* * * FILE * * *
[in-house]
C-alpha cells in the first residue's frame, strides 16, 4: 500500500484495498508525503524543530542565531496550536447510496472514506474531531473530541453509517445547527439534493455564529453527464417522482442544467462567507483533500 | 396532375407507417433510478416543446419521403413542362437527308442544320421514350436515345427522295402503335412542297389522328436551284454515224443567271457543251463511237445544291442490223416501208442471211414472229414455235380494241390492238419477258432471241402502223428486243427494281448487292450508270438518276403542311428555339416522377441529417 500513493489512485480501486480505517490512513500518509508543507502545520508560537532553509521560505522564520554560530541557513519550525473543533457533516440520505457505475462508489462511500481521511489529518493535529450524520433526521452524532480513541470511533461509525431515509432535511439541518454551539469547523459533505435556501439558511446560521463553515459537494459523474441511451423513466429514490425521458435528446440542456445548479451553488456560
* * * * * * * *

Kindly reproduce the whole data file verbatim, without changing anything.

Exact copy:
[in-house]
C-alpha cells in the first residue's frame, strides 16, 4: 500500500484495498508525503524543530542565531496550536447510496472514506474531531473530541453509517445547527439534493455564529453527464417522482442544467462567507483533500 | 396532375407507417433510478416543446419521403413542362437527308442544320421514350436515345427522295402503335412542297389522328436551284454515224443567271457543251463511237445544291442490223416501208442471211414472229414455235380494241390492238419477258432471241402502223428486243427494281448487292450508270438518276403542311428555339416522377441529417 500513493489512485480501486480505517490512513500518509508543507502545520508560537532553509521560505522564520554560530541557513519550525473543533457533516440520505457505475462508489462511500481521511489529518493535529450524520433526521452524532480513541470511533461509525431515509432535511439541518454551539469547523459533505435556501439558511446560521463553515459537494459523474441511451423513466429514490425521458435528446440542456445548479451553488456560